1. Mix all ingredients together. Use for spreading on grilled meats, dipping pita or vegetables, etc. 

Fried eggplant

You can salt the eggplant slices many hours ahead of time, even overnight, to dry them before frying.

Ingredients

  • 2 medium eggplants
  • salt for drying out the eggplant

1/2 cup veg oil for frying

2 cups flour

  • 1/2 tsp baking powder
  • 1 tsp cumin
  • 1 tsp paprika
  • 1 tsp red pepper flakes
  • 1-1/2 cups water
  • 1 tsp veg oil
  • optional: kosher salt for sprinkling

Instructions

  1. Cut the ends off the eggplant and slice it into one-inch slices.
    Salt them thoroughly on both sides and lay on paper towels on a tray (layering if necessary). Let sit for half an hour (or as long as overnight) to draw out some of the moisture. 

  2. Mix flour and seasonings in a bowl, add the water and teaspoon of oil, and beat into a batter. Preheat oven for warming. 

  3. Put oil in heavy pan and heat until it's hot but not smoking. Prepare a tray with paper towels.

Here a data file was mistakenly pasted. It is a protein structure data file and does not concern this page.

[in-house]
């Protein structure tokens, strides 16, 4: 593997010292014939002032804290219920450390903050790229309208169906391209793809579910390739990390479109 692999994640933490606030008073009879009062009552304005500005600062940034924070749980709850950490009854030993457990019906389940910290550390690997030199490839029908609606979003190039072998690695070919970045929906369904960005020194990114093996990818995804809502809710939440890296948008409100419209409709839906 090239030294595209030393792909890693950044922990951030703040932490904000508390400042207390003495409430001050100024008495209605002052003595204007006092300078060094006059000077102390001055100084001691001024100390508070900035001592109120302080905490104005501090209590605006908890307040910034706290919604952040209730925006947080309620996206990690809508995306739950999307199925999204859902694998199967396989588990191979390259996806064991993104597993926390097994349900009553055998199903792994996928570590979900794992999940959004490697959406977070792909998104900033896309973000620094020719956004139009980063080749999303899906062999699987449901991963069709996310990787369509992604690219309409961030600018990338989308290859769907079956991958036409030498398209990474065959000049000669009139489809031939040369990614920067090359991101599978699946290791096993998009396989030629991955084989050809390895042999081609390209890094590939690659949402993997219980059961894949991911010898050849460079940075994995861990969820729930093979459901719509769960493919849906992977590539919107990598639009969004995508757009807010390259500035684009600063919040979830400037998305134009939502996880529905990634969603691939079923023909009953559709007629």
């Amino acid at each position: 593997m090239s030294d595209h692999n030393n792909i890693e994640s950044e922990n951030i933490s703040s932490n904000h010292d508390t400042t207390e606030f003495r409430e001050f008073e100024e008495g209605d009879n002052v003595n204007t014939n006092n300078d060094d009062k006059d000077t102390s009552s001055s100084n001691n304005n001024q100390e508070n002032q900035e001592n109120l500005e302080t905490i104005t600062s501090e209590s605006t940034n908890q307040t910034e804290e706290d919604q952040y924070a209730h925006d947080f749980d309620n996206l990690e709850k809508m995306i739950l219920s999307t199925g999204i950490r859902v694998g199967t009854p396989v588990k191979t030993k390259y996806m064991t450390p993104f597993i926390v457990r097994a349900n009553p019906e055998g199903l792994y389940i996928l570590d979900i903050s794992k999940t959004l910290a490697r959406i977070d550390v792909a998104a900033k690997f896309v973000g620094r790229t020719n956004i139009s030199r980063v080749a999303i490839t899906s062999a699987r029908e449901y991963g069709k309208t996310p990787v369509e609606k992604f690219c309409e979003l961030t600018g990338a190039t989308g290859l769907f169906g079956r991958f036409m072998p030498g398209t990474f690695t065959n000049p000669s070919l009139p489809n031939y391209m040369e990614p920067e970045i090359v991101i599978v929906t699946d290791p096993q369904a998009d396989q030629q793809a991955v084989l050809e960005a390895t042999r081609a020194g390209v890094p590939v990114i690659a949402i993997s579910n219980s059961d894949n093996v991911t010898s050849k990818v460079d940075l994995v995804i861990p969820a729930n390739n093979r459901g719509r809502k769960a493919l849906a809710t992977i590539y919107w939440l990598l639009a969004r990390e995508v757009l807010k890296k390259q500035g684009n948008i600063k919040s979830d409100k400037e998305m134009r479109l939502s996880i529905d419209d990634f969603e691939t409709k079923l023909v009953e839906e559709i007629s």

4. Dredge the eggplant slices through the batter on both sides, and carefully lay them in the hot oil, and fry until crisp, turning once. Fry in batches, giving them plenty of room to fry.

  5. Remove eggplant slices to tray with paper towels and sprinkle with kosher salt if you like.. You can keep them warm in the oven for a short time.  

  6. Serve with yogurt sauce or marinara sauce.

Beef barley soup (Instant Pot or stovetop)

Makes about a gallon of lovely soup

Ingredients

  • olive oil
  • 1 medium onion or red onion, diced
  • 1 Tbsp minced garlic
  • 3-4 medium carrots, peeled and diced
  • 2-3 lbs beef, cubed
  • 16 oz mushrooms, trimmed and sliced
  • 6 cups beef bouillon
  • 1 cup merlot or other red wine
  • 29 oz canned diced tomatoes (fire roasted is nice) with juice
  • 1 cup uncooked barley
  • salt and pepper

Instructions

  1. Heat the oil in a heavy pot. If using Instant Pot, choose "saute." Add the minced garlic, diced onion, and diced carrot. Cook, stirring frequently, until the onions and carrots are softened. 


  2. Add the cubes of beef and cook until slightly browned.

  3. Add the canned tomatoes with their juice, the beef broth, and the merlot, plus 3 cups of water. Stir and add the mushrooms and barley.